Membrane-Assisted Growth of DNA Origami Nanostructure Arrays

DSpace/Manakin Repository

Membrane-Assisted Growth of DNA Origami Nanostructure Arrays

Citable link to this page


Title: Membrane-Assisted Growth of DNA Origami Nanostructure Arrays
Author: Kocabey, Samet; Kempter, Susanne; List, Jonathan; Xing, Yongzheng; Bae, Wooli; Schiffels, Daniel; Shih, William M.; Simmel, Friedrich C.; Liedl, Tim

Note: Order does not necessarily reflect citation order of authors.

Citation: Kocabey, Samet, Susanne Kempter, Jonathan List, Yongzheng Xing, Wooli Bae, Daniel Schiffels, William M. Shih, Friedrich C. Simmel, and Tim Liedl. 2015. “Membrane-Assisted Growth of DNA Origami Nanostructure Arrays.” ACS Nano 9 (4): 3530-3539. doi:10.1021/acsnano.5b00161.
Full Text & Related Files:
Abstract: Biological membranes fulfill many important tasks within living organisms. In addition to separating cellular volumes, membranes confine the space available to membrane-associated proteins to two dimensions (2D), which greatly increases their probability to interact with each other and assemble into multiprotein complexes. We here employed two DNA origami structures functionalized with cholesterol moieties as membrane anchors—a three-layered rectangular block and a Y-shaped DNA structure—to mimic membrane-assisted assembly into hierarchical superstructures on supported lipid bilayers and small unilamellar vesicles. As designed, the DNA constructs adhered to the lipid bilayers mediated by the cholesterol anchors and diffused freely in 2D with diffusion coefficients depending on their size and number of cholesterol modifications. Different sets of multimerization oligonucleotides added to bilayer-bound origami block structures induced the growth of either linear polymers or two-dimensional lattices on the membrane. Y-shaped DNA origami structures associated into triskelion homotrimers and further assembled into weakly ordered arrays of hexagons and pentagons, which resembled the geometry of clathrin-coated pits. Our results demonstrate the potential to realize artificial self-assembling systems that mimic the hierarchical formation of polyhedral lattices on cytoplasmic membranes.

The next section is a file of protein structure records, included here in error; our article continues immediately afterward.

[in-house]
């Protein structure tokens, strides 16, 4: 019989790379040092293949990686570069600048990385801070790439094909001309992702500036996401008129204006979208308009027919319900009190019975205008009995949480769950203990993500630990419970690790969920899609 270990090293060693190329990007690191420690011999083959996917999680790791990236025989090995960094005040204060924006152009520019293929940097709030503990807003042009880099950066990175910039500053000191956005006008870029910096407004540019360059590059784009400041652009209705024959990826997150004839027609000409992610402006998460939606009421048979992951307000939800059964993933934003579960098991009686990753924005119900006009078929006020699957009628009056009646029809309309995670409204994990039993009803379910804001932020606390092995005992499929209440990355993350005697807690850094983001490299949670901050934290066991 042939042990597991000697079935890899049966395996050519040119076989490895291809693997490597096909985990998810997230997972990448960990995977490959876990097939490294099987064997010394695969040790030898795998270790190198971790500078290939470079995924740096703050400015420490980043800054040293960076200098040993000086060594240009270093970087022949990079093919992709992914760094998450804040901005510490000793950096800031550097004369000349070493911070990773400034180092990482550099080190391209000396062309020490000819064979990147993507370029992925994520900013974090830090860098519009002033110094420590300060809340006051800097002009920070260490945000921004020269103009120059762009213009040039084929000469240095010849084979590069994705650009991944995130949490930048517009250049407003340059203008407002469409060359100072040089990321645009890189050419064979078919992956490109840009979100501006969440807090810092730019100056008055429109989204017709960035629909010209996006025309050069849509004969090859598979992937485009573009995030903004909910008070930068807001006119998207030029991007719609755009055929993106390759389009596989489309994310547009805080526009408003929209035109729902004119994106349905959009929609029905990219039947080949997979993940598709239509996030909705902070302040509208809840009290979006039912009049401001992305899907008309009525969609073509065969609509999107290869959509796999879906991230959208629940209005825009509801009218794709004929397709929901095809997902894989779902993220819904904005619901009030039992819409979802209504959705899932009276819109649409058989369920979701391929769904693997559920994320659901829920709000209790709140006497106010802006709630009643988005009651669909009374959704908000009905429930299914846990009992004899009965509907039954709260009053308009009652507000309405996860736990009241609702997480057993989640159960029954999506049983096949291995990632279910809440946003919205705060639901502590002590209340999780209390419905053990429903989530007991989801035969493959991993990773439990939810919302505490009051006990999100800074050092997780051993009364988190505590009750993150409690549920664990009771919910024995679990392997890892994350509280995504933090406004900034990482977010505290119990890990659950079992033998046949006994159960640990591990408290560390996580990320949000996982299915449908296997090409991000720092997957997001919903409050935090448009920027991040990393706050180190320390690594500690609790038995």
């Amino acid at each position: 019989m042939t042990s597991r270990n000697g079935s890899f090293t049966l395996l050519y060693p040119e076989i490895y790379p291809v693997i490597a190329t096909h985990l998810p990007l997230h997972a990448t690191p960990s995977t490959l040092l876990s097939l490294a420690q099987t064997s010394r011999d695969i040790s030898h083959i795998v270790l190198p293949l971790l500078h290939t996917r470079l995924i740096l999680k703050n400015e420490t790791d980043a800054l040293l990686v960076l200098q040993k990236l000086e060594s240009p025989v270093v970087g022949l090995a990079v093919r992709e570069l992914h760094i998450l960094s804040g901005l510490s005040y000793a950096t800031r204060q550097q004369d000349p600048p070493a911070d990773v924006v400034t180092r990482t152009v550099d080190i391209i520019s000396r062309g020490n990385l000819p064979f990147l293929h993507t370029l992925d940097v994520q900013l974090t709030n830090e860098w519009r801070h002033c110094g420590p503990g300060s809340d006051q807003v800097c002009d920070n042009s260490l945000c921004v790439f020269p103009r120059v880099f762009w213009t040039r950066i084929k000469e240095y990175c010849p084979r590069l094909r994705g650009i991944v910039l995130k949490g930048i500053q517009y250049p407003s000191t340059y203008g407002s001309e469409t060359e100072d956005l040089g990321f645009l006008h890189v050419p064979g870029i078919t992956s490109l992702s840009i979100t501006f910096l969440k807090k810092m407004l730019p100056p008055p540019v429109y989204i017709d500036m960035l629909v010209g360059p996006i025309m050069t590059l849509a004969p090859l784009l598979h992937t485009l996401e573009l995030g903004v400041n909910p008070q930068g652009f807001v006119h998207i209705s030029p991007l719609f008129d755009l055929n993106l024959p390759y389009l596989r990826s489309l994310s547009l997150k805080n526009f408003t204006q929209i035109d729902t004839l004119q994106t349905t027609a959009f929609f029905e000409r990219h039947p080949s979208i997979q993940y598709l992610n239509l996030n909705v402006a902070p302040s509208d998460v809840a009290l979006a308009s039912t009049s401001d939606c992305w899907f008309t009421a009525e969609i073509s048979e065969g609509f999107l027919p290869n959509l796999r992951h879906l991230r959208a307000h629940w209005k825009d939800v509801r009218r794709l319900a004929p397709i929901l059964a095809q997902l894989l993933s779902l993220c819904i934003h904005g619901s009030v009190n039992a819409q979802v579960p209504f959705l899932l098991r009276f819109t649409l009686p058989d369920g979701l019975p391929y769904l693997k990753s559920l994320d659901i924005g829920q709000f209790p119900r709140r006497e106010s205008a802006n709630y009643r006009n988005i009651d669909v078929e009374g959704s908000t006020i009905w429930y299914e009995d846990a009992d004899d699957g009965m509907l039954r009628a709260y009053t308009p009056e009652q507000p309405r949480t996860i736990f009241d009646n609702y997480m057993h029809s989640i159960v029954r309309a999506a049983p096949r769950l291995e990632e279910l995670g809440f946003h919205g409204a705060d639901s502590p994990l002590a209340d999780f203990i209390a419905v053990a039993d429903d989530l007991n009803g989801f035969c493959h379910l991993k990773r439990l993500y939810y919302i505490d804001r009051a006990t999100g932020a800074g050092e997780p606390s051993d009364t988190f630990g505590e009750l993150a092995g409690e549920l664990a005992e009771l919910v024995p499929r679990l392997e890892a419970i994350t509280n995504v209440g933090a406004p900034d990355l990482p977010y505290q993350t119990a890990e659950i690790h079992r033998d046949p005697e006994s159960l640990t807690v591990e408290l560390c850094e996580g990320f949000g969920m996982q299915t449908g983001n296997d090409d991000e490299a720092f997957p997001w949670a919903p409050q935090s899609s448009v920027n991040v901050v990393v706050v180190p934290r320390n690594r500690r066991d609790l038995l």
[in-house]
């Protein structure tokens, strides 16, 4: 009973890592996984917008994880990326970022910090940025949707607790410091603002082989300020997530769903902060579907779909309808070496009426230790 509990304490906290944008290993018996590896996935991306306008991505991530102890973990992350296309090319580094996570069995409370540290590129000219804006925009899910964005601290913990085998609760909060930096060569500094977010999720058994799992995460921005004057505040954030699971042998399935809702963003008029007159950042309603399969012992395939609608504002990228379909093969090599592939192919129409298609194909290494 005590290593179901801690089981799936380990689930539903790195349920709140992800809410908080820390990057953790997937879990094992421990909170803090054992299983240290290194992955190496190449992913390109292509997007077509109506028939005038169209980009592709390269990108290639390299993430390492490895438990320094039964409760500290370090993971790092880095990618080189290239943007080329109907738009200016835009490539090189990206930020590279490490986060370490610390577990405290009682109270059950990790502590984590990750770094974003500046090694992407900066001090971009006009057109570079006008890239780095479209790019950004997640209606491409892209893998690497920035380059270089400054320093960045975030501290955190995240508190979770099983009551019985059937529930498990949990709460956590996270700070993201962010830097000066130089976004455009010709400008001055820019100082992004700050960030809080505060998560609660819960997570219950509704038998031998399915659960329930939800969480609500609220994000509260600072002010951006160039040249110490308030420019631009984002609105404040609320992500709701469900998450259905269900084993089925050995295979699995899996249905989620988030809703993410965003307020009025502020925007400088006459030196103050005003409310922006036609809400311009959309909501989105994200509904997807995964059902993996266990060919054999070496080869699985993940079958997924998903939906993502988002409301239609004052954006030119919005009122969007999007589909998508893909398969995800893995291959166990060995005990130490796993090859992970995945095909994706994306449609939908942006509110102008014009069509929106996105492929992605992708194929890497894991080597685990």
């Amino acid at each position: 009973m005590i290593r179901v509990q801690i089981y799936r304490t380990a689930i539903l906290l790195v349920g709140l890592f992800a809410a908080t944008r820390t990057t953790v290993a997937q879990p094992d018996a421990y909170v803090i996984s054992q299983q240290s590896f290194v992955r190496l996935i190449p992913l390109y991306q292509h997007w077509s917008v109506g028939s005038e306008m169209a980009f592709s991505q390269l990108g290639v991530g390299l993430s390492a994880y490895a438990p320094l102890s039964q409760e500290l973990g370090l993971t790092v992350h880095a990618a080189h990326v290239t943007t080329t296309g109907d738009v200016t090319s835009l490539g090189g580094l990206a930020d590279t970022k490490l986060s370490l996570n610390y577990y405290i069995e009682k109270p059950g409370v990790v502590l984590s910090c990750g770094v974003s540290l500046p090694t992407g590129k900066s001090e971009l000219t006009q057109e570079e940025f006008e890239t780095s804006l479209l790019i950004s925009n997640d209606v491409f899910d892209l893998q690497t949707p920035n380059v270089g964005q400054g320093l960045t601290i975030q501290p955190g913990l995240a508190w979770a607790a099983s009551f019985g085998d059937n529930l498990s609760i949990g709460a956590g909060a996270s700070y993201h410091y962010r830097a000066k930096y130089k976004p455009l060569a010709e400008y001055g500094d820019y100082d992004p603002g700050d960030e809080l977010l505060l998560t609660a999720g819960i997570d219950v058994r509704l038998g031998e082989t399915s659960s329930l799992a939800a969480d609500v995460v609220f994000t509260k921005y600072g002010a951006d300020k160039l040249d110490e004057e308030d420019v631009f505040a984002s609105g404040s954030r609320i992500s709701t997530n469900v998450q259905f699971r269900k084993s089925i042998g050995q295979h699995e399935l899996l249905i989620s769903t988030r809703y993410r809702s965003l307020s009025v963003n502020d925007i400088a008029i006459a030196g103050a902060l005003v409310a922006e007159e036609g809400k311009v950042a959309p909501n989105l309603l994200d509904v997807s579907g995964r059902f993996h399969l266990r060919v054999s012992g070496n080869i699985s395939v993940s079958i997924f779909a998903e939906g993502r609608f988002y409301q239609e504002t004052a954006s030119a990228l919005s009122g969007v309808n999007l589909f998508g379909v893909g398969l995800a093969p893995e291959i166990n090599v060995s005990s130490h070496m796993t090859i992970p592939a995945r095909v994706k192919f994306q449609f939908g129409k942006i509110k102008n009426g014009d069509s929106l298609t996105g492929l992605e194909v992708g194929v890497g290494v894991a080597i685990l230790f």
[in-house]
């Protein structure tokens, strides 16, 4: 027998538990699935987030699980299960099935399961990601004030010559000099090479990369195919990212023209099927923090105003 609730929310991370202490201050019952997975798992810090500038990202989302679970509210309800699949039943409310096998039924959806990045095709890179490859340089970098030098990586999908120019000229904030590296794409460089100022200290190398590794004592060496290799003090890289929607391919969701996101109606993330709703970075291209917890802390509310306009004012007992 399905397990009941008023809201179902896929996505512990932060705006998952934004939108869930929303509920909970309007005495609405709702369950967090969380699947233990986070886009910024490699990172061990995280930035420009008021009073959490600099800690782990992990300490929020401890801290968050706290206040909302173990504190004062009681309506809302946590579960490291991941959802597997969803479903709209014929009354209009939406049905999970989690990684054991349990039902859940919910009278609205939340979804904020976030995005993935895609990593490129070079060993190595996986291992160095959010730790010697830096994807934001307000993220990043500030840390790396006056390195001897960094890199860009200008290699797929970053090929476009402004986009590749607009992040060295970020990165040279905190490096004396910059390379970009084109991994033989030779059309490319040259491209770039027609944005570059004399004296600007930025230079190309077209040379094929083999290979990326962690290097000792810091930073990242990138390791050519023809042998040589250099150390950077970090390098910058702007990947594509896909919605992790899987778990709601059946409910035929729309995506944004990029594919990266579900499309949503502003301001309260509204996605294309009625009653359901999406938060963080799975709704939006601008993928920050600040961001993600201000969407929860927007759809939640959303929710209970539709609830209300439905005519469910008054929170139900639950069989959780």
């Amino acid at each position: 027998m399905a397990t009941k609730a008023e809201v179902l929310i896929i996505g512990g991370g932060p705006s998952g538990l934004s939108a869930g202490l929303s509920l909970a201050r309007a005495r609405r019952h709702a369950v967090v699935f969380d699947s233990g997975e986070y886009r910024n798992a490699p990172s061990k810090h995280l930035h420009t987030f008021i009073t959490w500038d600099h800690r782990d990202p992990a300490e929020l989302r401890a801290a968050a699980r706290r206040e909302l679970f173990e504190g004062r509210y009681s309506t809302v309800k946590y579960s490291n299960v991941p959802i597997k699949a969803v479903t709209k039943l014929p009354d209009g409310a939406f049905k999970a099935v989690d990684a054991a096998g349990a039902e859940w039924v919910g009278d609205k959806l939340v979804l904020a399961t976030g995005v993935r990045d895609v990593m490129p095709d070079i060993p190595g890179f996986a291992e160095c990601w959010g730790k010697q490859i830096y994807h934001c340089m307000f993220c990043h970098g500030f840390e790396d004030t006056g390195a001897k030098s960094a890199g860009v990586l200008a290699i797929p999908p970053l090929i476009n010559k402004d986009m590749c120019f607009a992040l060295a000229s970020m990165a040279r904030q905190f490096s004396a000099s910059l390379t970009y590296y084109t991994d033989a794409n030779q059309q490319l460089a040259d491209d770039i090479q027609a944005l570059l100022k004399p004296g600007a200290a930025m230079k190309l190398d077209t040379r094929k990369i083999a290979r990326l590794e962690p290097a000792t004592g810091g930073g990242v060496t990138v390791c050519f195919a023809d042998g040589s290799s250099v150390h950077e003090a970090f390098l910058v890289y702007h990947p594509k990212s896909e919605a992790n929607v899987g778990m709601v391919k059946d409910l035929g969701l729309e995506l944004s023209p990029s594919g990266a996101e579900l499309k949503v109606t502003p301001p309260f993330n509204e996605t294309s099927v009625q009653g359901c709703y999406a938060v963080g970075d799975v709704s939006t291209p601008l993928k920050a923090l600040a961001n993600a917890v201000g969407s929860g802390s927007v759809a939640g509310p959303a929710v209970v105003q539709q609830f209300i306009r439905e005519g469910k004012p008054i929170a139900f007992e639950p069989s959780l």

Published Version: doi:10.1021/acsnano.5b00161
Other Sources:
Terms of Use: This article is made available under the terms and conditions applicable to Other Posted Material, as set forth at
Citable link to this page:
Downloads of this work:

Show full Dublin Core record

This item appears in the following Collection(s)


Search DASH

Advanced Search